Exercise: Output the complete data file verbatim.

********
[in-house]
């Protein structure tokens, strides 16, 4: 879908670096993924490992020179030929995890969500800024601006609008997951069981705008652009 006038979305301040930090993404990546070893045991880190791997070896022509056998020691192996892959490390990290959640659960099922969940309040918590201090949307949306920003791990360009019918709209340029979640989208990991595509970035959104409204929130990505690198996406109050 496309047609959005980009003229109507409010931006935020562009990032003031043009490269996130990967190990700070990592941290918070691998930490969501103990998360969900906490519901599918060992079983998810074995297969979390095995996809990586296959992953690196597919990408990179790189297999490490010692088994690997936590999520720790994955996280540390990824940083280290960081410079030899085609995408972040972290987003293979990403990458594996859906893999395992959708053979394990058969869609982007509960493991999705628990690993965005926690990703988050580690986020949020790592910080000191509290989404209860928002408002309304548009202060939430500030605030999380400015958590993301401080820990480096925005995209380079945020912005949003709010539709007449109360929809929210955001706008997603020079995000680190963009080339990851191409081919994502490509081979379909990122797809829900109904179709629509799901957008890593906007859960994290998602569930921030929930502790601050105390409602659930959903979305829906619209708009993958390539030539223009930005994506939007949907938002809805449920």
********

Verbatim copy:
[in-house]
């Protein structure tokens, strides 16, 4: 879908670096993924490992020179030929995890969500800024601006609008997951069981705008652009 006038979305301040930090993404990546070893045991880190791997070896022509056998020691192996892959490390990290959640659960099922969940309040918590201090949307949306920003791990360009019918709209340029979640989208990991595509970035959104409204929130990505690198996406109050 496309047609959005980009003229109507409010931006935020562009990032003031043009490269996130990967190990700070990592941290918070691998930490969501103990998360969900906490519901599918060992079983998810074995297969979390095995996809990586296959992953690196597919990408990179790189297999490490010692088994690997936590999520720790994955996280540390990824940083280290960081410079030899085609995408972040972290987003293979990403990458594996859906893999395992959708053979394990058969869609982007509960493991999705628990690993965005926690990703988050580690986020949020790592910080000191509290989404209860928002408002309304548009202060939430500030605030999380400015958590993301401080820990480096925005995209380079945020912005949003709010539709007449109360929809929210955001706008997603020079995000680190963009080339990851191409081919994502490509081979379909990122797809829900109904179709629509799901957008890593906007859960994290998602569930921030929930502790601050105390409602659930959903979305829906619209708009993958390539030539223009930005994506939007949907938002809805449920």